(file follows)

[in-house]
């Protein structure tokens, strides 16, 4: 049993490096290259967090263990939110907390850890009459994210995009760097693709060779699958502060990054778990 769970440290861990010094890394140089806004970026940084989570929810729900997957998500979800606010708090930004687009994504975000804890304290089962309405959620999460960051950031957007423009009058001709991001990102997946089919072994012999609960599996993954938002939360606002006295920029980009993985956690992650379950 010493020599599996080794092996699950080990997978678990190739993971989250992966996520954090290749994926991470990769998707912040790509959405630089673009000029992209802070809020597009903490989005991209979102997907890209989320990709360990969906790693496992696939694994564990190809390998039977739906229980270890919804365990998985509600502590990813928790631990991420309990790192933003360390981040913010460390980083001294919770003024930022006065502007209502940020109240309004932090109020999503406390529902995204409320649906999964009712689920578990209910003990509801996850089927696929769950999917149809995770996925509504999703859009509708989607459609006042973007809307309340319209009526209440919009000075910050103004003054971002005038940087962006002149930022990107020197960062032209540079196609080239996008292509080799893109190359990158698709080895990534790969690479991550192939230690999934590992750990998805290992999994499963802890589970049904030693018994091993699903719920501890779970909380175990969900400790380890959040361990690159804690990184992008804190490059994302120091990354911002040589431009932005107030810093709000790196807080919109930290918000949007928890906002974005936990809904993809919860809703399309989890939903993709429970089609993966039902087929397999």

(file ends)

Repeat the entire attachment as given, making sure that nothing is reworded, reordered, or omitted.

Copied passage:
[in-house]
């Protein structure tokens, strides 16, 4: 049993490096290259967090263990939110907390850890009459994210995009760097693709060779699958502060990054778990 769970440290861990010094890394140089806004970026940084989570929810729900997957998500979800606010708090930004687009994504975000804890304290089962309405959620999460960051950031957007423009009058001709991001990102997946089919072994012999609960599996993954938002939360606002006295920029980009993985956690992650379950 010493020599599996080794092996699950080990997978678990190739993971989250992966996520954090290749994926991470990769998707912040790509959405630089673009000029992209802070809020597009903490989005991209979102997907890209989320990709360990969906790693496992696939694994564990190809390998039977739906229980270890919804365990998985509600502590990813928790631990991420309990790192933003360390981040913010460390980083001294919770003024930022006065502007209502940020109240309004932090109020999503406390529902995204409320649906999964009712689920578990209910003990509801996850089927696929769950999917149809995770996925509504999703859009509708989607459609006042973007809307309340319209009526209440919009000075910050103004003054971002005038940087962006002149930022990107020197960062032209540079196609080239996008292509080799893109190359990158698709080895990534790969690479991550192939230690999934590992750990998805290992999994499963802890589970049904030693018994091993699903719920501890779970909380175990969900400790380890959040361990690159804690990184992008804190490059994302120091990354911002040589431009932005107030810093709000790196807080919109930290918000949007928890906002974005936990809904993809919860809703399309989890939903993709429970089609993966039902087929397999």